For eight terrifying days in March, while Baghdad was ablaze with bombs, Pulitzer Prize-winning reporter Matt McAllester and four other Westerners were imprisoned in Abu Ghraib, the most horrific prison in the Middle East. Crashing from his adrenaline-filled days of reporting the war from the streets of Baghdad and the roof of the Palestine Hotel, McAllester quickly found himself sleeping on a dirty blanket and scrounging cigarettes from guards who had just beaten other prisoners senseless. He ceased being a reporter and became the same as thousands of other innocent Iraqi civilians whose lives had come to an abrupt and violent halt when the Mukhabarat—Saddam's secret police -- came knocking.
But this is not just a book about a private trauma. McAllester also brings his unsurpassed perspective to bear on the stories and struggles of ordinary people in the brutal world of Iraq under Saddam -- the violence, the paranoia, the endless cycle of repression. In vivid and evocative prose, and illustrated with the powerful photographs of his Newsday coworker and prison mate Moises Saman, he examines Iraq before, during, and after the war, often exposing truths previously hidden by the regime's relentless censorship and obfuscation.
From the excavation of the mass graves in Muhawil to the aspirations of Iraq's first English-language boy band, McAllester explores the reality of living a life paralyzed by fear and punctuated by hope. He describes what it is like to be a torturer and also the tortured. And, finally, he writes painfully of his return to Abu Ghraib and his meetings with men who spent years, not days, inside its walls, and of his obsessive quest to find his interrogator and to turn the tables on him.
As the Western world grapples with the daunting task of helping Iraq to repair itself, we are faced most of all by our lack of understanding of what exactly it is we are trying to fix. Blinded by the Sunlight gives a rare and honest insight into Saddam's terrifying kingdom, from one of the few Westerners who know firsthand what lay behind the facade.
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Matthew McAllester won a Pulitzer Prize in 1997 for his coverage of the TWA flight 800 crash. He currently serves as Newsday's United Nations Bureau Chief and as a foreign correspondent covering the Middle East. McAllester is also the author of Beyond the Mountains of the Damned: The War Inside Kosovo.From The Washington Post:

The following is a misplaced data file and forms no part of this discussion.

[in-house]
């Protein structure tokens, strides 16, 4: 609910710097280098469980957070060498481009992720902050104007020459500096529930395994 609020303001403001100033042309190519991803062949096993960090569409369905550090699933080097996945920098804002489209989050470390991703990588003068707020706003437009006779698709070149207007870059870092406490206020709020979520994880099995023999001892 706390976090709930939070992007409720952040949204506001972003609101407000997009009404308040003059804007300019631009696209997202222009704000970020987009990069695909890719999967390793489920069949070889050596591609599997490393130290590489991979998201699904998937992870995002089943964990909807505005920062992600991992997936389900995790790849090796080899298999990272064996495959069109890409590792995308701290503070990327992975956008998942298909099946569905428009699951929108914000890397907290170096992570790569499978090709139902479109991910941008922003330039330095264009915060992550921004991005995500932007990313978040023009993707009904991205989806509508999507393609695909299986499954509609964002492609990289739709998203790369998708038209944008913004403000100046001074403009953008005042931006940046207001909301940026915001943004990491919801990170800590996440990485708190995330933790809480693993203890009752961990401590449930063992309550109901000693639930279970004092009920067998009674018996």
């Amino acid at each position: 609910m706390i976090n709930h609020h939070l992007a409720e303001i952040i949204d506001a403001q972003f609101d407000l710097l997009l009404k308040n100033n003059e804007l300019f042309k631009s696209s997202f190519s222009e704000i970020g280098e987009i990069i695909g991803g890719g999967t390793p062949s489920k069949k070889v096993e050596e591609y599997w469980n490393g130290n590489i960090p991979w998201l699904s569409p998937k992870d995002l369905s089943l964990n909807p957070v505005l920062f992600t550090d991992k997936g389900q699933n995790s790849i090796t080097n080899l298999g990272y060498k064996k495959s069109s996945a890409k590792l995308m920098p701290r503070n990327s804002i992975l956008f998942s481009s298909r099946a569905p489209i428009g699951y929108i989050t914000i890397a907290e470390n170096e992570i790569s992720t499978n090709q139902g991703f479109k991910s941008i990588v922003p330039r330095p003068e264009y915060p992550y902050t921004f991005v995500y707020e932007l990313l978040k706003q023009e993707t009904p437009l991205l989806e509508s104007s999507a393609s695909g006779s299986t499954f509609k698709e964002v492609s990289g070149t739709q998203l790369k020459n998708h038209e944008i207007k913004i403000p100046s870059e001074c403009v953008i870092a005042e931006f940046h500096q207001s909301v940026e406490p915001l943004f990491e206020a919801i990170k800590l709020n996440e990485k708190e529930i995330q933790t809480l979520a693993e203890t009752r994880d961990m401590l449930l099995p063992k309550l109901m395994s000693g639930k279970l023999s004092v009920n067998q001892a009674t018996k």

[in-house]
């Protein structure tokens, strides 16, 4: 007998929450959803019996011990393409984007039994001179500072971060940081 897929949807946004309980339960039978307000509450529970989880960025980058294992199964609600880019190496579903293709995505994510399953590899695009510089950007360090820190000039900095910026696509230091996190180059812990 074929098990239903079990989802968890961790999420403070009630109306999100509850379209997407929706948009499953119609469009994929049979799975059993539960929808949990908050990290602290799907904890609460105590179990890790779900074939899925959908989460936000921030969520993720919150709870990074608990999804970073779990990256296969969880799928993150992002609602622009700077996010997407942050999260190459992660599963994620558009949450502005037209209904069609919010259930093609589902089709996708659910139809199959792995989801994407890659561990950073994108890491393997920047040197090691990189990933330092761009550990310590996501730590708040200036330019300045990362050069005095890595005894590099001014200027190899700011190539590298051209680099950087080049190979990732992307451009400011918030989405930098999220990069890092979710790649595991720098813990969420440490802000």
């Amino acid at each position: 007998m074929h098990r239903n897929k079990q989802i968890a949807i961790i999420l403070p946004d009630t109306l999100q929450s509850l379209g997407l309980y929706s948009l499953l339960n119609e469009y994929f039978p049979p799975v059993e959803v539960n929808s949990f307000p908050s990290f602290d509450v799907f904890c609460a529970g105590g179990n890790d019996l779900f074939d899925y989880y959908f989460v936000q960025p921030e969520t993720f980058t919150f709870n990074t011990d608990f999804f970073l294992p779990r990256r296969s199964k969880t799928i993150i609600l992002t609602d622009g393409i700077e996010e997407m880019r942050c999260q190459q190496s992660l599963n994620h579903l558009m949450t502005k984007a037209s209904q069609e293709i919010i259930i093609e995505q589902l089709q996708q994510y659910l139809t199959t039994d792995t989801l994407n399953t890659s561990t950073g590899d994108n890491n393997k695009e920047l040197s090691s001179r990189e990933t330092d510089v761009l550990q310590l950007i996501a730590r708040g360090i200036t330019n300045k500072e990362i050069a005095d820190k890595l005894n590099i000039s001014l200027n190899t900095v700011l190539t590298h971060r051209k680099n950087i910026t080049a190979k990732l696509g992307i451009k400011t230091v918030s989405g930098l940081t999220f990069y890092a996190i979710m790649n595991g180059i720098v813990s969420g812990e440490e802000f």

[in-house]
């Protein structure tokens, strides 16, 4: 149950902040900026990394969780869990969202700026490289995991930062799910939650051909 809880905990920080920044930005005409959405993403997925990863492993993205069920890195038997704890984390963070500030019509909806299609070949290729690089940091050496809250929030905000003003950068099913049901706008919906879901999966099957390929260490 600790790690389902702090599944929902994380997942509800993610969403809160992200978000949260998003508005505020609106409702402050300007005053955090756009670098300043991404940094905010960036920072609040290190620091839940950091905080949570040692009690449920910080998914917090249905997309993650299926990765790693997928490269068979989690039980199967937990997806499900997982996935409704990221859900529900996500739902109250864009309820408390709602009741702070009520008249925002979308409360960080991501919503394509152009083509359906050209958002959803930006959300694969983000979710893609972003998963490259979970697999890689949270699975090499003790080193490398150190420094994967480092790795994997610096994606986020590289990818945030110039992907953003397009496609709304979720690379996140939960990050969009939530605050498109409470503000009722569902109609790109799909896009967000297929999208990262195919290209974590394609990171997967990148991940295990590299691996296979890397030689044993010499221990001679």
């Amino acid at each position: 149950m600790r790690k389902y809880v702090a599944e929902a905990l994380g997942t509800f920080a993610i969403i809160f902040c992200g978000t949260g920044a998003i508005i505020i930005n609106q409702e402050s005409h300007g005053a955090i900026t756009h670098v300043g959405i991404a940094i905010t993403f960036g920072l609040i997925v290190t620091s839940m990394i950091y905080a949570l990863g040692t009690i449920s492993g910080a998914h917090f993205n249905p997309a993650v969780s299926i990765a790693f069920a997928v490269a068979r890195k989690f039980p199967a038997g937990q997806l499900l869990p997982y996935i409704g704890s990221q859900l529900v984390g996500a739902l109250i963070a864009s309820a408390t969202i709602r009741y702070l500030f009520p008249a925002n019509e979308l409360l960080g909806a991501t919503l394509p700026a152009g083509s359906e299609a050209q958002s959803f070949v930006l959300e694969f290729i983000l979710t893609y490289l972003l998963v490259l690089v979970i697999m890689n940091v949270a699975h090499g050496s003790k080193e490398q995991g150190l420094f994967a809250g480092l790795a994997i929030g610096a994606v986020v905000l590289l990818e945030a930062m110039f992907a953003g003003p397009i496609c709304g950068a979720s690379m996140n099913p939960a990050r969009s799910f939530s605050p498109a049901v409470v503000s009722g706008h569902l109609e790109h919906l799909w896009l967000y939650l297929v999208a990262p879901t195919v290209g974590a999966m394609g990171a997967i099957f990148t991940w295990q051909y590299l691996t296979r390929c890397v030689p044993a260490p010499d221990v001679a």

In late March 2003, as American bombs blasted away at Iraq, Matthew McAllester, a 33-year-old British citizen reporting for Newsday, the Long Island newspaper, was arrested at his hotel in Baghdad by Iraqi security agents and taken to the prison known as Abu Ghraib. They also arrested and imprisoned Moises Saman, a Spanish photographer working with him, and a couple of other journalists whom he scarcely knew. Though no clear explanation was given, "I knew there could be only one reason we had been arrested: the Iraqi authorities suspected us of being spies." The place where they were taken was "the last circle in every Iraqi's hell," its "eerie" name translated as "Father of the Strange." Understandably, McAllester was terrified:
"The prison looked so poorly protected, so easily accessible, for a place with such a horrifying reputation for keeping men inside for decades, for torturing and executing prisoners without recourse to any normal concept of law. Here was a prison where healthy men would beg tuberculosis patients to spit into their mouths so that they could contract the disease and get a comfortable bed in the tuberculosis ward. Inside these walls was a system of spying and paranoia and punitive violence that was a distillation of the society that lay beyond the walls. But like the Iraqi security agencies' nondescript detention centers all over the country, there was very little to indicate that Abu Ghraib was anything particularly remarkable. Even the multicolored portrait of Saddam to the left of the entranceway was relatively modest in comparison to many of the vast murals and statues in Baghdad."
McAllester expected to be interrogated, tortured and killed. As it turned out, only the first of these occurred, and even that was conducted mildly by the standards of Saddam Hussein's Iraq. He was not abused physically, and he was fed adequately, if not generously. After barely a week he and his fellow prisoners were released, as inexplicably as they had been arrested. By contrast with those who had spent years in Abu Ghraib, or who had been executed there, he and his fellow detainees got off ridiculously lightly, as McAllester seems to understand.
Still and, again, understandably, it was a traumatic experience that seems to have left a permanent mark on him. During his period of captivity, he had plenty of time to think about what was happening to him. "It's pretty easy to see the misery of refugees from Kosovo, Afghanistan, or Palestine," he writes, "but it's another thing to have experienced what they have experienced. I've never had a parent blown up on a bus. I've never had a sister killed because she was from the wrong religion or ethnic group. But I realized that I was now experiencing powerlessness, the prospect of violent death, and the deprivation of freedom. And I decided that should I get out of this place alive, I would not forget those feelings when I went back to work."